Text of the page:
SFU Student Society approves men's centre
The Simon Fraser Student Society (SFSS) has approved $30,000 in its next budget to start a men's centre at Simon Fraser University's Burnaby campus.
The funding is equivalent to that received by the SFU Women's Centre for programming, said proponent and former SFSS treasurer Keenan Midgley. The women's centre receives an additional $65,000 for a paid staff person, while the men's centre will start out as a volunteer-run facility.
Midgley, an accounting student, proposed the centre to provide peer support for men in areas such as relationships, health issues and mental health that often don't get talked about.
"Men have that social pressure to be that strong man and not really show their emotions and I think that kind of leads to further problems for mental health down the road when they don't feel comfortable talking about their issues," he said.
In addition to peer support, the centre would serve as a referral service to health and counselling at SFU.
Many men simply don't seek out help on their own, and the informal setting of a men's centre could help change that, he said.
"I've experienced that social pressure to kind of 'man up' ... I know that I'm not the only one that's experiencing that."
Midgley, 24, noted that one statistic is telling—that men are four times more likely than women to commit suicide.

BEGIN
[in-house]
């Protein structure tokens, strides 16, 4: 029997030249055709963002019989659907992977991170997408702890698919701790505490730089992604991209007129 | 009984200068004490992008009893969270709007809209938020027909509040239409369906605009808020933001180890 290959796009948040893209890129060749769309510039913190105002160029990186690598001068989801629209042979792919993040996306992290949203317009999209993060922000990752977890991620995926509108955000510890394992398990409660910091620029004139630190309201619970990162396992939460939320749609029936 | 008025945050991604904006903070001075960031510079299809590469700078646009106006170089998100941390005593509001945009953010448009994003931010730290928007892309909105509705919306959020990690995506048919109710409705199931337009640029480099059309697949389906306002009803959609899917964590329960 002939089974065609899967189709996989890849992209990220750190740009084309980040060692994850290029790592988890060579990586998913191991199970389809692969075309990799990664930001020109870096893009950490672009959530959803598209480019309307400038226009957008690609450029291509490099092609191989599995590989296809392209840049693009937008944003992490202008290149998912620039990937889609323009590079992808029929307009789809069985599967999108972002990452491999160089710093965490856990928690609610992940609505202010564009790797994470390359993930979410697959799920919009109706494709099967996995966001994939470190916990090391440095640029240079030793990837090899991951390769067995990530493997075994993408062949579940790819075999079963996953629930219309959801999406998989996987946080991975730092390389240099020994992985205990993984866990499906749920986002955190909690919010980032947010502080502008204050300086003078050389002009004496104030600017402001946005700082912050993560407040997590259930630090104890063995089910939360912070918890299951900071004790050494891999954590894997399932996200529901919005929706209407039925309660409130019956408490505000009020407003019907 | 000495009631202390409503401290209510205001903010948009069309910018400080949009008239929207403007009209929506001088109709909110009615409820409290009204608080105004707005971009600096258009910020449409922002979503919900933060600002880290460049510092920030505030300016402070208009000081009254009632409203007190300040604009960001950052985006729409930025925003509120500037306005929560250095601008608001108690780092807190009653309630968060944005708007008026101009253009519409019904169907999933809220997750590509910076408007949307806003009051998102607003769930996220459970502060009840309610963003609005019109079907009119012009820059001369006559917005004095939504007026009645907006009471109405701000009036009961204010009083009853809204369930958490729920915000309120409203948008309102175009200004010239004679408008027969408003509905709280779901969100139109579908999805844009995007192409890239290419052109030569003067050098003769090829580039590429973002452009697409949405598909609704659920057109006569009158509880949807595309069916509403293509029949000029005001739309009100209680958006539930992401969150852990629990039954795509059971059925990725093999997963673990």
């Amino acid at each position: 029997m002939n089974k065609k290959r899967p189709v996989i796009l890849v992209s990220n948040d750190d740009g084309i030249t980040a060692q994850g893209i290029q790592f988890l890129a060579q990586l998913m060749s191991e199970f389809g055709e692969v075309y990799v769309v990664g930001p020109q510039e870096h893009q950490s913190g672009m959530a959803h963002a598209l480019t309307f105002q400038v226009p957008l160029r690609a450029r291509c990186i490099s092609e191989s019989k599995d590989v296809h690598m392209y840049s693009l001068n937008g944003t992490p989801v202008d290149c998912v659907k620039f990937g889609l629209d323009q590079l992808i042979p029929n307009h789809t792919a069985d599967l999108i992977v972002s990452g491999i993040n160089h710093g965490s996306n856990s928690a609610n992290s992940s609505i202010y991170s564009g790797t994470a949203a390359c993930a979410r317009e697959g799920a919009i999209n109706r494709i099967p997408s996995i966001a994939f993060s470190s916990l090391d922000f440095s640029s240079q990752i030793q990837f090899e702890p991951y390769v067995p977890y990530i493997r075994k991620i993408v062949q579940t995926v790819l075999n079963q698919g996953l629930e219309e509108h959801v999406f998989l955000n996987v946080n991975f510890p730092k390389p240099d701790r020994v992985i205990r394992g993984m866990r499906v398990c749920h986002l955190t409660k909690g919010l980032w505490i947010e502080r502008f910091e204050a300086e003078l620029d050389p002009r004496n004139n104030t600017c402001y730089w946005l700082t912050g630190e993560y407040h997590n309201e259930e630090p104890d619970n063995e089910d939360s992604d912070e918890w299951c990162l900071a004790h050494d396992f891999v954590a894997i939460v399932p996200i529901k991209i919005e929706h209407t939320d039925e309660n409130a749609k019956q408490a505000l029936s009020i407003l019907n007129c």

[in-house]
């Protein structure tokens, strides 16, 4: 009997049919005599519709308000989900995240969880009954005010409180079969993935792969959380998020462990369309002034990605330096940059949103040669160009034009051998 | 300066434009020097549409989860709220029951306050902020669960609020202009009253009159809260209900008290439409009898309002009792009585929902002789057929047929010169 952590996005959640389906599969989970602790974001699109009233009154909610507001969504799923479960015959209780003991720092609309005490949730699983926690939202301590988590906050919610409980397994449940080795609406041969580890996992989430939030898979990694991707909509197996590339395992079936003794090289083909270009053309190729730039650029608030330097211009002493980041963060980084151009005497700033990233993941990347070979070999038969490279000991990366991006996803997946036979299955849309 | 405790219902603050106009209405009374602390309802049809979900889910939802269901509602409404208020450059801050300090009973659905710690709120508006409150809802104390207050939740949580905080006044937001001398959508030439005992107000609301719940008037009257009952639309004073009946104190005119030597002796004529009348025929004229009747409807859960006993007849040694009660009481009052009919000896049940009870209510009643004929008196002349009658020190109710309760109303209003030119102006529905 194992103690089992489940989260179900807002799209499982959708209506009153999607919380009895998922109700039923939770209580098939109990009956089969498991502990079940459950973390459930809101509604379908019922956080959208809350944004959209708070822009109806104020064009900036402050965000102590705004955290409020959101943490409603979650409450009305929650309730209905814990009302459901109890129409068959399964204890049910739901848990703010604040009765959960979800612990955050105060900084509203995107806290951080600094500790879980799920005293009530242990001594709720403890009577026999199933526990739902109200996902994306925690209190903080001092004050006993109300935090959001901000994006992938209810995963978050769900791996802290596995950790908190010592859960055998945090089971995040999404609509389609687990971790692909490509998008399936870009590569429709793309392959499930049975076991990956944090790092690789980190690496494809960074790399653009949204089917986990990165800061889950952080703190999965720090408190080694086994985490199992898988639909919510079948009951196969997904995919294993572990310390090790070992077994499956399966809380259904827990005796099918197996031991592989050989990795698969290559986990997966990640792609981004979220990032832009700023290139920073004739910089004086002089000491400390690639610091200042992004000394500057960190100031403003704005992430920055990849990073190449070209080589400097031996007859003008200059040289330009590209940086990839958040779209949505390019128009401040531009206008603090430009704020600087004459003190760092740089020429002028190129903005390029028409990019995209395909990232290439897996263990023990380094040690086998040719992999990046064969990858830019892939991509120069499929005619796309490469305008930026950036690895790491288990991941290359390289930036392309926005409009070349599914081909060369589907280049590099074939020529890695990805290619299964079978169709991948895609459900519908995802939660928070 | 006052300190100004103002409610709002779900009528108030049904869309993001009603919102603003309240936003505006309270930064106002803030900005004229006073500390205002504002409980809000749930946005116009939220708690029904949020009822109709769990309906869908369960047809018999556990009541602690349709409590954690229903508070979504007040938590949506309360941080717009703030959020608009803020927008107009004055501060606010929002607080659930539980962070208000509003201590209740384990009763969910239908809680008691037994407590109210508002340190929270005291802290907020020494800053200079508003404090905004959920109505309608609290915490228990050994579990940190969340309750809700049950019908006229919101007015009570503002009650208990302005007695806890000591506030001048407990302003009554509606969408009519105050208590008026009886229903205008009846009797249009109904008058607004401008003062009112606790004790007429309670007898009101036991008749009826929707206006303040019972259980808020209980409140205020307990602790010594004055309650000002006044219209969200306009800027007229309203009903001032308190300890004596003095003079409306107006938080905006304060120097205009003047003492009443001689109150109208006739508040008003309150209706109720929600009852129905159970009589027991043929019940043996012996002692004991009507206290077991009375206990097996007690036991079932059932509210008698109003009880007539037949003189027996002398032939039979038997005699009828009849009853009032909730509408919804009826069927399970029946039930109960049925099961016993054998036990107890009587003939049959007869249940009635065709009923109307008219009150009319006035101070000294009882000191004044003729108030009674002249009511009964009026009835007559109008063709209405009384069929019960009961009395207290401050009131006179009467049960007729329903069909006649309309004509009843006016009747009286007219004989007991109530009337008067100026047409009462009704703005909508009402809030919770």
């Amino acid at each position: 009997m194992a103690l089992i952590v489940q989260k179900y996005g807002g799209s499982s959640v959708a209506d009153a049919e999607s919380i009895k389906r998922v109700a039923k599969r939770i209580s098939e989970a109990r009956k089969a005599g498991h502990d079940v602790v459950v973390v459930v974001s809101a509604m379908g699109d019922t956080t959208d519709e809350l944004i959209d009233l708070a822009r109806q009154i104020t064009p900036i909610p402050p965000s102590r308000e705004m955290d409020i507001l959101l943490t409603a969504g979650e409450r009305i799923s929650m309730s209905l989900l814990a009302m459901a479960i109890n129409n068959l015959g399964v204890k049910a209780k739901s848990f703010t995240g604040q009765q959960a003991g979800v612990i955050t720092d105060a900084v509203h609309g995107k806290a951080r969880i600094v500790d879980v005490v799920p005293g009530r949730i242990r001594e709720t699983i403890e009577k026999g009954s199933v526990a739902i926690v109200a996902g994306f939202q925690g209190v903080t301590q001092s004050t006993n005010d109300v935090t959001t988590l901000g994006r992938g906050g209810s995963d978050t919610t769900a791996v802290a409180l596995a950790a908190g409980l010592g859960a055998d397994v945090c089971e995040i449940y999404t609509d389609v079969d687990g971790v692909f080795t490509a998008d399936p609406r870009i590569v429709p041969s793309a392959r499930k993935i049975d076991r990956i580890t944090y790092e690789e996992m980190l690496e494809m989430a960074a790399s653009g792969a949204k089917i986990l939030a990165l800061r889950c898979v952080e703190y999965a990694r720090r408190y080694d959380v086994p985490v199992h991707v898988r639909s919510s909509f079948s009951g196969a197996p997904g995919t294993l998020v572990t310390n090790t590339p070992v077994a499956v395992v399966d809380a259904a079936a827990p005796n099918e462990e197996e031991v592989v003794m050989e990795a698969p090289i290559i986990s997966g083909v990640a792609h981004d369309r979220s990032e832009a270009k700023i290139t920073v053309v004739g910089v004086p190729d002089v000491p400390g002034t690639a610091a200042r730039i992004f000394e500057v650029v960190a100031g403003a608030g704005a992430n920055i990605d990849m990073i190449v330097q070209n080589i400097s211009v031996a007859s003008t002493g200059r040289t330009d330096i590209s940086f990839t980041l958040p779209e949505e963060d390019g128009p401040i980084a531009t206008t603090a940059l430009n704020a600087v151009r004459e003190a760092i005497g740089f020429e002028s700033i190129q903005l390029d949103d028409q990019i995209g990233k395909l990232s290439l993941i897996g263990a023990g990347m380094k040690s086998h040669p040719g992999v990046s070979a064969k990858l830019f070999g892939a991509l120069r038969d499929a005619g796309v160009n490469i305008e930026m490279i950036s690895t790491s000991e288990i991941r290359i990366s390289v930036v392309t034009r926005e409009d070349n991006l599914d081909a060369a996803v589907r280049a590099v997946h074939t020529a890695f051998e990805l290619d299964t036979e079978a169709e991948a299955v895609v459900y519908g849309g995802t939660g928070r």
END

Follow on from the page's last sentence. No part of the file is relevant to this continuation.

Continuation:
And while the women's centre does good work, he said, it needs to be recognized that there are differences between men and women. "Each gender has different issues that need to be addressed."
He noted that the SFSS is in good financial shape, so "we should be looking at expanding our services and I think this could be a worthwhile service."
Martin Mroz, SFU's director of health and counselling services, supports the concept.
"What Keenan is trying to do, I think is admirable." In his discussions with SFSS officials, "I know they have good intent."
Mroz confirmed that, in general, men don't look after their health as well as women, and visit the doctor much less.
Mental health issues also come with a huge stigma, so much so that after birth control and sexual health, the most common issue students seek a doctor's help with on campus is mental health.
If they see a counsellor, it means there's a problem with their head, but if they see a doctor, it's just a medical issue, he explained. The latest SFU statistics, from 2009, show that women students are twice as likely to seek counselling than men.
From an early age, men are taught that "seeking help is not a masculine thing to do," Mroz said.
"I know some people have thought, 'okay this is going to be a cigar and whiskey club or something like that with pinups on the wall,' but the intent is try to create a space for more self-referrals."
Mroz noted that his department, health and counselling services, will work closely with the SFSS so those operating the men's centre recognize when to refer people for help.
A representative from the SFU Women's Centre did not return a call asking for comment by the NewsLeader's deadline.
However, the website of the women's centre, which opened in 1974, perhaps sheds some light on its perspective. In its "frequently asked questions," the question of "where is the men's centre?" is answered with, "The simple answer is that the men's centre is everywhere else."
If all goes as planned, and a space is found for the men's centre on campus, it could be up and running by the fall.